Daily Management Review

Alarming Concerns Or Driving Force Towards Green Energy? – Bitcoin Growth Comes At Environmental Cost


Analysts’ estimates of bitcoin’s energy consumption indicate that the environment, already taxed by climate change, is being over burdened.

Bitcoin is growing at a time when climate change is knocking at our doorstep, whereby giving rise to speculations as well as debates on its environmental effect due to the energy used to “power the virtual currency”.
Economists and environmentalists alike have shown concerns towards the bitcoin mining process as the sustainability grounds remain at it root. Complex calculations are solved by miners through computers for verifying bitcoin transactions. It is here that the use of energy in bitcoin mining is being put under question keeping the “fossil fuel-dependent electricity” in mind for powering computers. As some have estimated that bitcoin’s energy consumption even leaves behind “a small country”.
The attractive bitcoins need to co-exist with computers, while the latter needs energy to run and with the passing days more and more computers are being used in bitcoin mining thus increasing the amount of power consumption directly. With the rising value of bitcoin, the puzzles used for bitcoin mining turn “increasingly more difficult” to solve. As a result, one needs “more computer power to solve them”.
According to some estimates, over 60% of bitcoin mining processing power takes place in China, wherein electricity generation “relies heavily on the burning of coal”. In fact, the government of China has informed that it will put a ban on “bitcoin mining”, for which concerns surrounding energy consumption could be partially responsible.
Fossil fuels are the “largest generator of electricity” throughout the world, while coal contributes significantly to climate change. However, speculations are there that the energy consumption of bitcoin will “continue to rise” along with its growing popularity.
The estimates on energy consumption of bitcoin vary, owing to its use in “intentionally anonymous nature”. Nevertheless, Alex de Vries, a bitcoin analyst operating “Bitcoin Energy Consumption Index” on the “Digiconomist” website produced “alarming” estimates. Therefore, economictimes informs:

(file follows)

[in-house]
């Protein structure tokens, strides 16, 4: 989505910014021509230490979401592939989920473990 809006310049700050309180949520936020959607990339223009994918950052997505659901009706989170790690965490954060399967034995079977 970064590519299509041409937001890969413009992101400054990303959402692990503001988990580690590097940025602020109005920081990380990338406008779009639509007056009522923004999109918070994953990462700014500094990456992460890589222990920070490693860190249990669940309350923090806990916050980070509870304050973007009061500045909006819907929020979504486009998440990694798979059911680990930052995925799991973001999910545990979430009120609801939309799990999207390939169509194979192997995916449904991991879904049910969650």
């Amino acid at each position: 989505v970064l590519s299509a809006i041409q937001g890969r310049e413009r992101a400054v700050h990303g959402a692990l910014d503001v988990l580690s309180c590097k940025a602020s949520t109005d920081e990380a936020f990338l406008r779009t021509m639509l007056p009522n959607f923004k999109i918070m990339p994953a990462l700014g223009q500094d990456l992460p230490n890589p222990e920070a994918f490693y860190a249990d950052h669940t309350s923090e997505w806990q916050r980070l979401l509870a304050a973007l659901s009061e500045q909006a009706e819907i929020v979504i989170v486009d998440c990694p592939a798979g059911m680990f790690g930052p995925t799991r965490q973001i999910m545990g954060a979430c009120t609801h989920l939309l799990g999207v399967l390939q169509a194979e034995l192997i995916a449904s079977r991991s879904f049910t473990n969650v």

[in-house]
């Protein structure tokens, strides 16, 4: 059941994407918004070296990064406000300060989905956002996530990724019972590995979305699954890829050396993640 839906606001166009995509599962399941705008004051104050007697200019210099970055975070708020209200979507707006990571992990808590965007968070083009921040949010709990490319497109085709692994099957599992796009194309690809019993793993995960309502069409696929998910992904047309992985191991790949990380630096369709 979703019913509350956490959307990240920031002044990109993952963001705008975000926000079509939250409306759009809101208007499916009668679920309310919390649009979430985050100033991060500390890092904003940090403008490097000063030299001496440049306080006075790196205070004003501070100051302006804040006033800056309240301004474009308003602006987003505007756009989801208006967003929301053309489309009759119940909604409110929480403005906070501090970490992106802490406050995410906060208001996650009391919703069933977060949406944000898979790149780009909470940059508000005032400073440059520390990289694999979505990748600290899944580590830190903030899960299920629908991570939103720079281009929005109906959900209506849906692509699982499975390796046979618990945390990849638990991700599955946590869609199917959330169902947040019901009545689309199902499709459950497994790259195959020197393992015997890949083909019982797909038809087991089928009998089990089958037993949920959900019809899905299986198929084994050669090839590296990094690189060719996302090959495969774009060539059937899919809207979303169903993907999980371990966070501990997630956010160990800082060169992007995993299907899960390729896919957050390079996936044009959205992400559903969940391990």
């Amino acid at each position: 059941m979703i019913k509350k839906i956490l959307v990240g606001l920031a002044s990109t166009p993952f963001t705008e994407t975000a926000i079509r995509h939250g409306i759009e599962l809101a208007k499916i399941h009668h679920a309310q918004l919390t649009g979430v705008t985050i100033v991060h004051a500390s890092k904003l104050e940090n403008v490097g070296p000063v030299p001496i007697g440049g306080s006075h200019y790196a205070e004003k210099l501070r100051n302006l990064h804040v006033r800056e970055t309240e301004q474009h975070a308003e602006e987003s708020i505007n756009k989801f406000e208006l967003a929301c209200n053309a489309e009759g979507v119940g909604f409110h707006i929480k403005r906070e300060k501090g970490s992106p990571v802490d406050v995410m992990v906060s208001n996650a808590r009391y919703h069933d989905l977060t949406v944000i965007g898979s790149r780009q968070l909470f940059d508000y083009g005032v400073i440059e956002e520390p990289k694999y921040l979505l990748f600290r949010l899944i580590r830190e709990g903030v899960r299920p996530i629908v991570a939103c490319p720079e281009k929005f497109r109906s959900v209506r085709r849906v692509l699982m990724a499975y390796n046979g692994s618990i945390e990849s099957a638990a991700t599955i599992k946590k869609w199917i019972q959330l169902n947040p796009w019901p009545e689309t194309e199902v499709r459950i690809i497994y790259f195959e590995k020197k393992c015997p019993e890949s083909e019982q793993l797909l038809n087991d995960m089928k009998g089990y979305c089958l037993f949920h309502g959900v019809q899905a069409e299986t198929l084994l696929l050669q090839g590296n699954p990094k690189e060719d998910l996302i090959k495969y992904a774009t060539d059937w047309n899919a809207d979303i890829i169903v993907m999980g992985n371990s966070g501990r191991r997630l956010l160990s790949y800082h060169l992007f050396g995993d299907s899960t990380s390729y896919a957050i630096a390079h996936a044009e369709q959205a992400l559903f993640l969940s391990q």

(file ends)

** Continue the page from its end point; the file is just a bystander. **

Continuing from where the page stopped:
“If bitcoin miners are using the most efficient machines possible, the lowest amount of electricity they could possibly be using is 13 terawatt hours, de Vries said in an interview. That's about as much as the entire country of Slovenia. De Vries said less conservative estimates make it entirely possible that bitcoin is using as much energy as Ireland, which consumes about twice as much as Slovenia, or about 0.7 percent of the U.S. total”.
According to Vries, the “problem is getting worse”, as the estimated figured report that the bitcoin’s annual energy consumption increased by “a fifth in the final weeks of 2017”. Contrarily, the Co-Founder of one of Florida’s “Fort Lauderdale”, Oscar Lafarga, thinks that the alarming situation could ignite more interest towards renewable energy. In his words:
“In a way, it could be the driving force for breakthroughs on renewable energy”.
In fact, Iceland’s geothermal abundant green energy besides its “hydroelectric plants” have catalysed mining of bitcoin. However, the extent of environmental footprint created by the bitcoin growth is still under debate. Although, Vries points out that “insane amount of energy” is being used in bitcoin mining, while Marc Bevand, a bitcoin investor thinks that bitcoins efficiency and its existence beyond the grasp of inflation “outweigh the environmental toll”. As he adds:
“We don't have exact data to say how much we are benefiting from bitcoin”.